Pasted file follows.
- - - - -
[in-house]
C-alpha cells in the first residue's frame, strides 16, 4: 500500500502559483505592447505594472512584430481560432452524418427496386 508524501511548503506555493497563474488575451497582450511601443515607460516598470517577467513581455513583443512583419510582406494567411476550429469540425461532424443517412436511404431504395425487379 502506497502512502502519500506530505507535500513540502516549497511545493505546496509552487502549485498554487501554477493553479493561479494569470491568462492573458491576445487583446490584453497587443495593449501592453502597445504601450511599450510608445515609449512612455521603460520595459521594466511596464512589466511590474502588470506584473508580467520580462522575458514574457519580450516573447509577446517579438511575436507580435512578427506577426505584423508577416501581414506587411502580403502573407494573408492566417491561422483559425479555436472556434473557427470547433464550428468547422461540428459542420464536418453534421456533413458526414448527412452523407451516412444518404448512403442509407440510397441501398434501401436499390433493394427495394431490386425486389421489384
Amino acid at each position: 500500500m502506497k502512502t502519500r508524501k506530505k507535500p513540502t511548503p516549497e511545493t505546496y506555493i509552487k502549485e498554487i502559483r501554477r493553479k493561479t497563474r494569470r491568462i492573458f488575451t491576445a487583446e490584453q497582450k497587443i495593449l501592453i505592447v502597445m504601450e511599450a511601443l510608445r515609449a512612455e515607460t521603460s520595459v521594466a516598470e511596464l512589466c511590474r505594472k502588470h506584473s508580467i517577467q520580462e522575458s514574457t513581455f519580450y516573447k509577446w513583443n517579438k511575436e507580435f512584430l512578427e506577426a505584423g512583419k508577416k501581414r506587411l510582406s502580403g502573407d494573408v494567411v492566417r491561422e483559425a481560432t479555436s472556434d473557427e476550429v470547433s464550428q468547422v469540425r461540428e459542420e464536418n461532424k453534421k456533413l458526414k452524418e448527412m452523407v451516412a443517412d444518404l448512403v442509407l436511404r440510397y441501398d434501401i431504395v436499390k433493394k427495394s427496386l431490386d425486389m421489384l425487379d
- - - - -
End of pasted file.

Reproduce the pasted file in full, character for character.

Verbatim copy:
[in-house]
C-alpha cells in the first residue's frame, strides 16, 4: 500500500502559483505592447505594472512584430481560432452524418427496386 508524501511548503506555493497563474488575451497582450511601443515607460516598470517577467513581455513583443512583419510582406494567411476550429469540425461532424443517412436511404431504395425487379 502506497502512502502519500506530505507535500513540502516549497511545493505546496509552487502549485498554487501554477493553479493561479494569470491568462492573458491576445487583446490584453497587443495593449501592453502597445504601450511599450510608445515609449512612455521603460520595459521594466511596464512589466511590474502588470506584473508580467520580462522575458514574457519580450516573447509577446517579438511575436507580435512578427506577426505584423508577416501581414506587411502580403502573407494573408492566417491561422483559425479555436472556434473557427470547433464550428468547422461540428459542420464536418453534421456533413458526414448527412452523407451516412444518404448512403442509407440510397441501398434501401436499390433493394427495394431490386425486389421489384
Amino acid at each position: 500500500m502506497k502512502t502519500r508524501k506530505k507535500p513540502t511548503p516549497e511545493t505546496y506555493i509552487k502549485e498554487i502559483r501554477r493553479k493561479t497563474r494569470r491568462i492573458f488575451t491576445a487583446e490584453q497582450k497587443i495593449l501592453i505592447v502597445m504601450e511599450a511601443l510608445r515609449a512612455e515607460t521603460s520595459v521594466a516598470e511596464l512589466c511590474r505594472k502588470h506584473s508580467i517577467q520580462e522575458s514574457t513581455f519580450y516573447k509577446w513583443n517579438k511575436e507580435f512584430l512578427e506577426a505584423g512583419k508577416k501581414r506587411l510582406s502580403g502573407d494573408v494567411v492566417r491561422e483559425a481560432t479555436s472556434d473557427e476550429v470547433s464550428q468547422v469540425r461540428e459542420e464536418n461532424k453534421k456533413l458526414k452524418e448527412m452523407v451516412a443517412d444518404l448512403v442509407l436511404r440510397y441501398d434501401i431504395v436499390k433493394k427495394s427496386l431490386d425486389m421489384l425487379d